Photo credit: Alex Van Buren
It’s not every day you get to eat bread pudding made by a computer.
One of the most buzzed-about food options at SXSW—where it’s tough to make noise that can be heard above the constant hum of excitement—is the food truck run by Watson, “Jeopardy!” champion and inventor of the Austrian Chocolate Beef Burrito.
One of Watson’s newest projects is called “cognitive cooking,” which is sort of a variation on “Her" (if Scarlett Johansson was a disembodied chef, not a disembodied romantic interest). Using an iPad, you give Watson a starting ingredient, such as saffron. The computer then prompts you to pick a cuisine in which saffron is sometimes found, whether it’s common, like Indian cuisine, or less common, such as Azerbaijani cuisine. Finally, the iPad suggests a few dishes, such as a cake, that might include the ingredient and the cuisine. It suggests general directions on how to make a cake, and then suggests additional ingredients, such as cherries and plums. (Engadget did a great job investigating how this might work.)
But the additional ingredients the computer suggests are a little outré, since it goes a step further, analyzing all the ingredients in the world on a molecular level to realize that hey, mushrooms and strawberries are not that different, so why not put them together? The result are dishes like Vietnamese Granny Smith Apple Kebab, ”Ceviche Fish and Chips,” and bacon bread pudding with cumin (which we sampled today).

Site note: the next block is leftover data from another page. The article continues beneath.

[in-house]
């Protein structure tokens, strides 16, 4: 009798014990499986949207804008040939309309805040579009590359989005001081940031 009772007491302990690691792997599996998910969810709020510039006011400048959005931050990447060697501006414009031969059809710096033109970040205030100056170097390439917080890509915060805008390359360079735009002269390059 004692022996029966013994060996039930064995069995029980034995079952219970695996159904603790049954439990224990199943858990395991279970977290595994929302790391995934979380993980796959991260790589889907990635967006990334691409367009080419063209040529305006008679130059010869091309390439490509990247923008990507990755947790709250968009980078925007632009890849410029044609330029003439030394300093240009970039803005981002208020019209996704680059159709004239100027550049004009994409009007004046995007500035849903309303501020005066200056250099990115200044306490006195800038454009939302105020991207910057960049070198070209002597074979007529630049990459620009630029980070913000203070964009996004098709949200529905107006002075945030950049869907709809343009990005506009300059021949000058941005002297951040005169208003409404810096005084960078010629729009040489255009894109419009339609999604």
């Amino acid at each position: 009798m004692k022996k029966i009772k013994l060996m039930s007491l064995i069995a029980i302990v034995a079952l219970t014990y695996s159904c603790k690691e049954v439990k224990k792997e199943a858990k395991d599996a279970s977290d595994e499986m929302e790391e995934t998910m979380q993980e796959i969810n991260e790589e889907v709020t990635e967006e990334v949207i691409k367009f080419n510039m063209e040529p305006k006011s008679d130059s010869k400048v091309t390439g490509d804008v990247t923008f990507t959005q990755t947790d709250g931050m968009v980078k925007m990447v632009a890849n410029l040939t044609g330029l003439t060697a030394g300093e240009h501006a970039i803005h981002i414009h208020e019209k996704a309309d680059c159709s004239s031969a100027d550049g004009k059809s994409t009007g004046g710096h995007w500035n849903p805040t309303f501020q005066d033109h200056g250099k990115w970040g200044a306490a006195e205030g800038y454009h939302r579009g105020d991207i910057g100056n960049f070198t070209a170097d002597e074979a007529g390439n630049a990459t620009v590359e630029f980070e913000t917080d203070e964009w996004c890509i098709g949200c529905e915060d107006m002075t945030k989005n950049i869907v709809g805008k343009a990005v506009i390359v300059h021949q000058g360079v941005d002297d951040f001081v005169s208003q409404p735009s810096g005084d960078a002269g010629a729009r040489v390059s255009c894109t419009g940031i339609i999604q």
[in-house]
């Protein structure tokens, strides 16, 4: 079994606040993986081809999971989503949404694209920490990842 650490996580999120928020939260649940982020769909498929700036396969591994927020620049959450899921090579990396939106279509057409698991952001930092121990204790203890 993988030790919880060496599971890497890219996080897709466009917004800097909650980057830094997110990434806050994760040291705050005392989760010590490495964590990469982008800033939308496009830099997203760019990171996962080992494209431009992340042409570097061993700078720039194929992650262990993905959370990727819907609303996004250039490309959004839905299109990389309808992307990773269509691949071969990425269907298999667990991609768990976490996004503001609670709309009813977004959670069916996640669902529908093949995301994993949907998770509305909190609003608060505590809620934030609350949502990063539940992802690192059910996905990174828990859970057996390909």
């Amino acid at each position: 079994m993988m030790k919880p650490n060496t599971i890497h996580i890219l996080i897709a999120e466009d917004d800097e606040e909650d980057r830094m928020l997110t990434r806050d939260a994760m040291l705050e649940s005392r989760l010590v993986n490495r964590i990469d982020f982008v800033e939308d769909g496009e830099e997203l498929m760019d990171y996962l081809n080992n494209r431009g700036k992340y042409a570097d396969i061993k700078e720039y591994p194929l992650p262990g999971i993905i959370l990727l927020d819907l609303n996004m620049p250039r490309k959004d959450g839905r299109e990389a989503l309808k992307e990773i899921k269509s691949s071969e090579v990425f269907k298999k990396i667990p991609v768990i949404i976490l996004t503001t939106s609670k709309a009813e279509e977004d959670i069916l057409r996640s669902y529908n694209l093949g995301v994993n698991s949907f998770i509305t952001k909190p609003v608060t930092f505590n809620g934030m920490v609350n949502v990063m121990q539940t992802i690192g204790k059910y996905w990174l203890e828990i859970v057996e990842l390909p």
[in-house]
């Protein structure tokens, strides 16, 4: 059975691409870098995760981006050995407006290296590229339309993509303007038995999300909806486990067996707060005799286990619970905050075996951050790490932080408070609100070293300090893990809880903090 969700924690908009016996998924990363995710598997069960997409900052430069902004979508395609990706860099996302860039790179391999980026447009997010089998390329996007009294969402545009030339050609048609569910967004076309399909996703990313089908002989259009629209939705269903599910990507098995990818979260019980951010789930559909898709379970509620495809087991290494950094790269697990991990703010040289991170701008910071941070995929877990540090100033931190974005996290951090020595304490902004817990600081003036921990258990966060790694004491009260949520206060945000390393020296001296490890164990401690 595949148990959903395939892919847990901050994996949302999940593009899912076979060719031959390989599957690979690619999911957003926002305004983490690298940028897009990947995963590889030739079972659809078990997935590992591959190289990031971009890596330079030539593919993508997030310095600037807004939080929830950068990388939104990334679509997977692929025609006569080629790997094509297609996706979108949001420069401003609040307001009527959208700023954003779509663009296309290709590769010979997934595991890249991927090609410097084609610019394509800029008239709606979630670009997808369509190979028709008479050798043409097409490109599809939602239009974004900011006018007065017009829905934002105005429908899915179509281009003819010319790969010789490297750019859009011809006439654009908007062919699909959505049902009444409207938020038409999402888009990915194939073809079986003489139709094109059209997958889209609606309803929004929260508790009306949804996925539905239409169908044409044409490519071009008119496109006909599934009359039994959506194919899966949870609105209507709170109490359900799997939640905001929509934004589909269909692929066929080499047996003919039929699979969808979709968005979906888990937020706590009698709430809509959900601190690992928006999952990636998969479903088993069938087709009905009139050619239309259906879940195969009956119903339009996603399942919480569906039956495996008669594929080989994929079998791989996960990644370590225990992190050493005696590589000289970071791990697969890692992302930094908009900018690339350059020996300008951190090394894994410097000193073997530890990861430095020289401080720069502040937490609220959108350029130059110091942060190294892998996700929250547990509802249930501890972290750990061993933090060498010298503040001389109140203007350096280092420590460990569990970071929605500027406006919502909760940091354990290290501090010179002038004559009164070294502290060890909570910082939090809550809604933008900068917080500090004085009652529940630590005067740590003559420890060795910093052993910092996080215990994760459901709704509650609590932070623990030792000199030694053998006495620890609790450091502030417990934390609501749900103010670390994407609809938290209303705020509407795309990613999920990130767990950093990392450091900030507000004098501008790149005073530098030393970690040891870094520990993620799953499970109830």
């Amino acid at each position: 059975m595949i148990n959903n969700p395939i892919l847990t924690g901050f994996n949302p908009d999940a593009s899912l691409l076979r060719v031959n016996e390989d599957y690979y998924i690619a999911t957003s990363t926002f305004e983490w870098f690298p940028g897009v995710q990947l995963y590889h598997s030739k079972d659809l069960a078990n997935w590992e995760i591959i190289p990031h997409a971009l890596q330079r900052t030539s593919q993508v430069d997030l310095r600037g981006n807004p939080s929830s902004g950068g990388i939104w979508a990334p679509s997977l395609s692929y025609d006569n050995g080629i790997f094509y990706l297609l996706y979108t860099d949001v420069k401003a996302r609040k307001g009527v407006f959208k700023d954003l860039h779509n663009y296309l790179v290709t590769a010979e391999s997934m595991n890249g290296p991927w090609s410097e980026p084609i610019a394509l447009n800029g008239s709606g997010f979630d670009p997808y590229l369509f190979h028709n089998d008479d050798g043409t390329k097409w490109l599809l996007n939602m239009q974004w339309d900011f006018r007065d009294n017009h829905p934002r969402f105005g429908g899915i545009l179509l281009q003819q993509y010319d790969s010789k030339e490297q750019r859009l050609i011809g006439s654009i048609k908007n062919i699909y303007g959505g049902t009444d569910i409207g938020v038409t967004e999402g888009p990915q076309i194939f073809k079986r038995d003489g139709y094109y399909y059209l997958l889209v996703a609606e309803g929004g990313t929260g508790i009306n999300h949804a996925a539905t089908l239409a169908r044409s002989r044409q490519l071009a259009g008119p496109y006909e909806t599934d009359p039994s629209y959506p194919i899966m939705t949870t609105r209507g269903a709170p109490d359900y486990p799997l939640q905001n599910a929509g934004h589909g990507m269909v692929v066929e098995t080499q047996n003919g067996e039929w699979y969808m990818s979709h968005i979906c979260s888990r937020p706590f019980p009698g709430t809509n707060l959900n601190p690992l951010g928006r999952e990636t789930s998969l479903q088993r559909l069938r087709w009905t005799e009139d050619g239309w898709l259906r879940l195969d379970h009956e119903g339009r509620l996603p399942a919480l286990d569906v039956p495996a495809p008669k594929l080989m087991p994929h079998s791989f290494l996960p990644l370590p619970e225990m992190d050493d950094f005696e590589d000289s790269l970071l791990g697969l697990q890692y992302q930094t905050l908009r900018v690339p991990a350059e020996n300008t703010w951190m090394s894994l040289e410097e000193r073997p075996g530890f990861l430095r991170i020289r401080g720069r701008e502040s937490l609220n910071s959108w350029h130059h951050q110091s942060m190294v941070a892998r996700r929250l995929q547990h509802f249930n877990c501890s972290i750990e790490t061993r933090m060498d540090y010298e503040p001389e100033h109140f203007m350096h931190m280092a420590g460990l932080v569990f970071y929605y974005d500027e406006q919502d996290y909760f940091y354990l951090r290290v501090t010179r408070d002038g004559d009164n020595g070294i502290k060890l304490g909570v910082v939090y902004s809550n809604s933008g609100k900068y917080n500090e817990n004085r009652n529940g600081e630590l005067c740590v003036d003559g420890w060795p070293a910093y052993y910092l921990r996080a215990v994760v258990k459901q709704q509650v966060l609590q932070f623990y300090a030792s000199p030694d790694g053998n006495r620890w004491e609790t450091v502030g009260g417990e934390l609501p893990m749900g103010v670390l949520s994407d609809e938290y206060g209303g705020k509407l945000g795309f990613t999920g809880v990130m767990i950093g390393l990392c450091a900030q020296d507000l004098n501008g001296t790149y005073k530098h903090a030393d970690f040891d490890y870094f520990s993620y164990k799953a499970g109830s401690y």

Since computers can’t yet cook, humans help bring this technology to life, and they’re no slouches in the cooking department: ”Chopped” champion James Briscione and Michael Laiskonis, former Le Bernardin pastry wizard, are affiliated with the Institute for Culinary Education.
Laiskonis told us his favorite dish to date was yesterday’s beef burrito with chocolate, which also included edamame and vanilla bean. (It makes sense that chocolate could work with savory ingredients.) But today marked his first time ever incorporating cumin into a dessert (this from a James Beard Award winner!) We thought the dish, which included a few cubes of savory bread, a pudding-like base, and figs, was good, not great, and we barely tasted the cumin… but it was also our first meal of the day after a daunting bar crawl the prior evening, so our taste buds may not have been set to top-quality tasting capability. Here’s what it looked like:
Photo credit: Alex Van Buren
SXSW attendees have been encouraged to vote on starter dishes, such as “pudding” or “burrito,” on Twitter. The online community has heartily responded. Laiskonis laughed that there’s a “huge Québécois contingent here, apparently,” as they went off the grid and demanded poutine, which was not on offer, imitating IBM’s own graphics campaign:
The chefs plan to serve some wacky Watson chili in the morning, and switch to poutine by lunch time. As we love poutine, we’ll be in line right alongside the Canadians.